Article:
What about parts that need additional bones?

Am example of such a part?

Say for instance something like this:

What if the head part is something that the player chooses and adds later, and doesn’t conform to the standard skeleton setup.

Well, then the head can be socketed and have its own animation set.
what you give up is the ability to move/articulate neck and shoulders on the bust - OR - you just cut the head further up to under the neck where the seam is also somewhat hidden.
That enables you to socket a whole different head, and because it is socketed to the last bone in the chain head it will follow flawlessly including all rotations.

Make sense?

I should add that, mostly I cut the head as a bust because I need the skin to show up under shirts, and I do not want to spend a year making assets for the games.
Having the neck be part of the shirt would mean having to at the very least parameterize the skin as part of every clothing item so that It too can be swapped.
I may end up doing that anyway, but for now the bust is what I find best.

Ah, so in such cases you would expect 2 skeletons that are attached together?

Yes, especially if id expect the object to react to the environment on its own. (Even if you can just apply phys animation to the character).

Thank you so much, you’ve illuminated a lot of things I’ve been unsure about for a long time!

Since I got this running correctly I figured I’d share an example what what works well as a PHAT asset but not as clothing:

This (al-tough still not unwrapped in some areas) is made specifically to be socketed to the pelvis (which has a -90 rotation just to make you want to cry when you edit the PHAT).
The settings in the Phat provide an individualized simulation with a much better result than cloth.
The character mesh has been given 2 specific collision capsules socketed to the thighs in order for the simulation not to clip (too much) into clothing and other parts.

How does the belt section deform with character animation? Can you use skinning for kinematic parts?

Also, how are you using collision capsules for your character mesh? Did you add them as components rather than a part of the character’s PHAT? Or did you manage to get your asset to collide with the character’s physics asset?

It’s correctly colliding with the character PHAT asset.
what I did was create a new collision channel called Apparel, and I made the default for it collide with everything except pawn.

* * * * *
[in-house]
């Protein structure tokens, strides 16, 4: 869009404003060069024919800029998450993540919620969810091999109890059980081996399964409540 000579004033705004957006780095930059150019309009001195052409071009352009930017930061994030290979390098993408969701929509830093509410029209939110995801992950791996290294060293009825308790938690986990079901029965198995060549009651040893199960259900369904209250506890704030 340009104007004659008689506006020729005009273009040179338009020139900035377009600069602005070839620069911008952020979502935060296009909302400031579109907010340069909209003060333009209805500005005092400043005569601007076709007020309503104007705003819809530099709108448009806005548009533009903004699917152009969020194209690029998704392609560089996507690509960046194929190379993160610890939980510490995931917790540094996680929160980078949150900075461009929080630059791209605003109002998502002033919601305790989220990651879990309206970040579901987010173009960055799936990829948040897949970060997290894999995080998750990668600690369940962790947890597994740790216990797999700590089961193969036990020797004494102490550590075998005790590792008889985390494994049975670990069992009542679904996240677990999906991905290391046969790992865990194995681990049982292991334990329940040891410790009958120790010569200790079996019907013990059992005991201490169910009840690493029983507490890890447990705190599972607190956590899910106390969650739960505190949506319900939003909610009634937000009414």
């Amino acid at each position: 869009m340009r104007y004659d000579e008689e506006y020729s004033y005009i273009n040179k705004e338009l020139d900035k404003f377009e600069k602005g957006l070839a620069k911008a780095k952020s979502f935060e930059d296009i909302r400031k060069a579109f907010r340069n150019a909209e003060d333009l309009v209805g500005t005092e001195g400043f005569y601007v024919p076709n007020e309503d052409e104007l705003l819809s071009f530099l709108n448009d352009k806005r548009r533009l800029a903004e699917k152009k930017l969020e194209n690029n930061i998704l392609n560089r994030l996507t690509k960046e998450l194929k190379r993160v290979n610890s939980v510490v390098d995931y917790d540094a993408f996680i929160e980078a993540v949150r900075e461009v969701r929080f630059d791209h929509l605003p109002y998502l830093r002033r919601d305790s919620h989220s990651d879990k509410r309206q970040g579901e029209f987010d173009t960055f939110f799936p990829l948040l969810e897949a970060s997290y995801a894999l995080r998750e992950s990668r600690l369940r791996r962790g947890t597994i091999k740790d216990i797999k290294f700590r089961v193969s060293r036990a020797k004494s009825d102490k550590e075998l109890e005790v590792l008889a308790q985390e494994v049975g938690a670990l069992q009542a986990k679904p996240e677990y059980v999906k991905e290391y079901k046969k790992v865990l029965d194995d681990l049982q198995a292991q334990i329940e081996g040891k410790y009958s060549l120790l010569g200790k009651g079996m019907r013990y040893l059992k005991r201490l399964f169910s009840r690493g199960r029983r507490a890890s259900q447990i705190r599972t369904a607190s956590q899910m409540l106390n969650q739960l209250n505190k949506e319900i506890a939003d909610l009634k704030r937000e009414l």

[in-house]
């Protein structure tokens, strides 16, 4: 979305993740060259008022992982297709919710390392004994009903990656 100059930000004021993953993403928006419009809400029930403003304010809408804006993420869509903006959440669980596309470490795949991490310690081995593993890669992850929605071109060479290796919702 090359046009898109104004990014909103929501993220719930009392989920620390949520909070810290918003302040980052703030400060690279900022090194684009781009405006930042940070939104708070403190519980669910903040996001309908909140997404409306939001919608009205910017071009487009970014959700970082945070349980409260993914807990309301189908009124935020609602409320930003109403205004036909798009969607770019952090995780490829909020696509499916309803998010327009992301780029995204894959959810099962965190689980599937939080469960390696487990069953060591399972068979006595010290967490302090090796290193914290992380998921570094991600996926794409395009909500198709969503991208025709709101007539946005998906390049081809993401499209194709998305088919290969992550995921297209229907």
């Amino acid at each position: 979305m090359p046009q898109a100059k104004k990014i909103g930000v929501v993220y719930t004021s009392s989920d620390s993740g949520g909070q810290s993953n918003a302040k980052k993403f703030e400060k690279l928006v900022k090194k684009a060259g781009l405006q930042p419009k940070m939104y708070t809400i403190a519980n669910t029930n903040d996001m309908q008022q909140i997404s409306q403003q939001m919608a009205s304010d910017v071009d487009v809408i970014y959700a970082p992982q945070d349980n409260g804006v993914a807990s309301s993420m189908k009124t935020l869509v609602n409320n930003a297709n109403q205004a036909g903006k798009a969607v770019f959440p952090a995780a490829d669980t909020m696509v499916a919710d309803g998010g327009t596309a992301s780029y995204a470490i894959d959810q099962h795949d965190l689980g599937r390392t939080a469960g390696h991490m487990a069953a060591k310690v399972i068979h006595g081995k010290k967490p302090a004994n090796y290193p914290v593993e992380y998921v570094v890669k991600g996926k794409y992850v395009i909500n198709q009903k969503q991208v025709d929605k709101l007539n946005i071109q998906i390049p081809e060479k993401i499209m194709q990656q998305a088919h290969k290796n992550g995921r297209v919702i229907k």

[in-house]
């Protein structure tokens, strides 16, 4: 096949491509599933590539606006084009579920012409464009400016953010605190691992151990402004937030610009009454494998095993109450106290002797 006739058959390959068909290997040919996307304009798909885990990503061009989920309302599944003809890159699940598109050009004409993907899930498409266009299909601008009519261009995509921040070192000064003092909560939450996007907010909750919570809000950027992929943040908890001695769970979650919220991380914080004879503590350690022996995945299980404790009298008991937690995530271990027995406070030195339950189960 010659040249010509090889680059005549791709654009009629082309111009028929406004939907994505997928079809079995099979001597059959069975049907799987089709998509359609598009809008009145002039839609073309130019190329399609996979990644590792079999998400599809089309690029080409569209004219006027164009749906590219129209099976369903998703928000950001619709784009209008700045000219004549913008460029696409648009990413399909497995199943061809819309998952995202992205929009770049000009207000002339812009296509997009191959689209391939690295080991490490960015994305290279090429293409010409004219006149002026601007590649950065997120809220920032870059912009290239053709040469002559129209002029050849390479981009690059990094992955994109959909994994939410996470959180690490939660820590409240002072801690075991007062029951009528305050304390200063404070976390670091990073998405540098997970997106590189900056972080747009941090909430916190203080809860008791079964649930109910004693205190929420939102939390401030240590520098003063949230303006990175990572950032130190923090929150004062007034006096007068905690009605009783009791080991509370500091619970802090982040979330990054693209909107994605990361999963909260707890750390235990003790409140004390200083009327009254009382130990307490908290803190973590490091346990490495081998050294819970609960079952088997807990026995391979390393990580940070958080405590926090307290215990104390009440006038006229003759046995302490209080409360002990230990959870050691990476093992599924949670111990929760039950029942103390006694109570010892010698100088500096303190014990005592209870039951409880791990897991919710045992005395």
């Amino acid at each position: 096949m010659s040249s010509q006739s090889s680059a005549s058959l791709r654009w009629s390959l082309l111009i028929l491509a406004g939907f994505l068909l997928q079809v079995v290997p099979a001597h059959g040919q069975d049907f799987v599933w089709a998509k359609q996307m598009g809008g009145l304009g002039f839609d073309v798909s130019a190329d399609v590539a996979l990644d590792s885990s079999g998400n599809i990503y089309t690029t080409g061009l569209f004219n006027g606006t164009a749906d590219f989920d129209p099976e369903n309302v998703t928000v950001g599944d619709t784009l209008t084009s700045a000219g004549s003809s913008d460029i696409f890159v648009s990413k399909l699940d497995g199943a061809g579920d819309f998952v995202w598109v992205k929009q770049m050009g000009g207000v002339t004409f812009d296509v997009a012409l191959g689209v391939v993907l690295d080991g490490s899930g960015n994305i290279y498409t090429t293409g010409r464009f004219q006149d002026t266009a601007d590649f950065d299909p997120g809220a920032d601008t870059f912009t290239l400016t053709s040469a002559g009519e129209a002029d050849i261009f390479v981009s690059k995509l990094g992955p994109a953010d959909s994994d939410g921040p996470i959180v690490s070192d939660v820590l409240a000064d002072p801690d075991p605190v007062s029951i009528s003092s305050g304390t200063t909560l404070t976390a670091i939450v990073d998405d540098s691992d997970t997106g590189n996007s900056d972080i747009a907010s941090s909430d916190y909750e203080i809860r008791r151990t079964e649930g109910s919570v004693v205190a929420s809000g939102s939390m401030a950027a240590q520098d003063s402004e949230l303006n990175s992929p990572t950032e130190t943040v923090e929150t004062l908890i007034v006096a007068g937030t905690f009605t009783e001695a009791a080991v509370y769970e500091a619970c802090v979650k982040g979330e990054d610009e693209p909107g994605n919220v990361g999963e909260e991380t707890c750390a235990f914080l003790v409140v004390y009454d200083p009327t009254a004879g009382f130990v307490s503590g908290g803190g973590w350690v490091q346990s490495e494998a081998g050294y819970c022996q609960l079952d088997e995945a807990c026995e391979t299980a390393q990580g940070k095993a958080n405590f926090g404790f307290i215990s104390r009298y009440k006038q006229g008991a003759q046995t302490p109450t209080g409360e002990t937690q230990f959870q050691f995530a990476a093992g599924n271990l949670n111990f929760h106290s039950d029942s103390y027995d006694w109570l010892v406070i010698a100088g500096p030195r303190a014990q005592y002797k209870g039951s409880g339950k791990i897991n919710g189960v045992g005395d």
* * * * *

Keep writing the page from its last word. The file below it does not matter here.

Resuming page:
My character has a complex setup (in up to 20 modular parts). But the PHAT on the main Mesh is the one responsible for preventing interpeneration (to the extent that contranits on the belt PHAT allow for.

In this case, the belt mesh does not deform along with the character. Out of choice. Afterall its set to be placed above a Lorica Segmentata, so it shouldn’t be moving or displacing/stretching at all if not for following the pelvis.

The character has a system for ragdolling in place, and i believe also some physical animation (or at the very least the component should be present and set up even if not active).
That may partially be responsible for the phat collision.

However the collision channel is the part that matters most. Since the capsule component has to be ignored (and thats set to pawn by default).

obviously, unlike cloth, this method ignores wind directional sources by default.
I’m trying to figure out a way around this - or to provide phat collision for the default cloth.
Though honestly I think that as soon as it pops out of beta I’ll be migrating off to Chaos/niagara on most things.
Yes the phat collision is nice (and will probably work better when chaos is out? maybe even enough to allow including wind?) But chaos offers a variety of cloth solvers that may actually just provide an easier workflow.

As things are, even if I re-factor everything to include the cingulum and the legs, the cloth asset would reach the maximum of 16 collisions and just stop working.
And thats why I’m looking at chaos.

I guess the alternative is a 72 or more skeletal mesh of the skirt that sort of approximates cloth movenent with cloth on it set to a maximum distance of 2 or 3cm.
I’m not really looking forward to that option either :stuck_out_tongue:

Just wanted to share.

the assets im using, particularly the pertuges, which is essentially a skirt made of bones kept having all sorts of issues when animating (obviously).

Being it isn’t rigged to the thighs it kept on relying on collisions, and twitching around during various poses.
This can be ok on some models, but once I added the actual cloth under the leather parts it become very problematic since you could really see the whole thing twitching about.

In this case, the answer was to use Control Rig to create proper constraints that allow the front of the skirt to move along with the base asset.

I doubt mentioning it will make a difference to a lot of folks, but there it is anyway.

The benefit is that the clothing is still fully modular but it does not require adding bones to the base skeleton.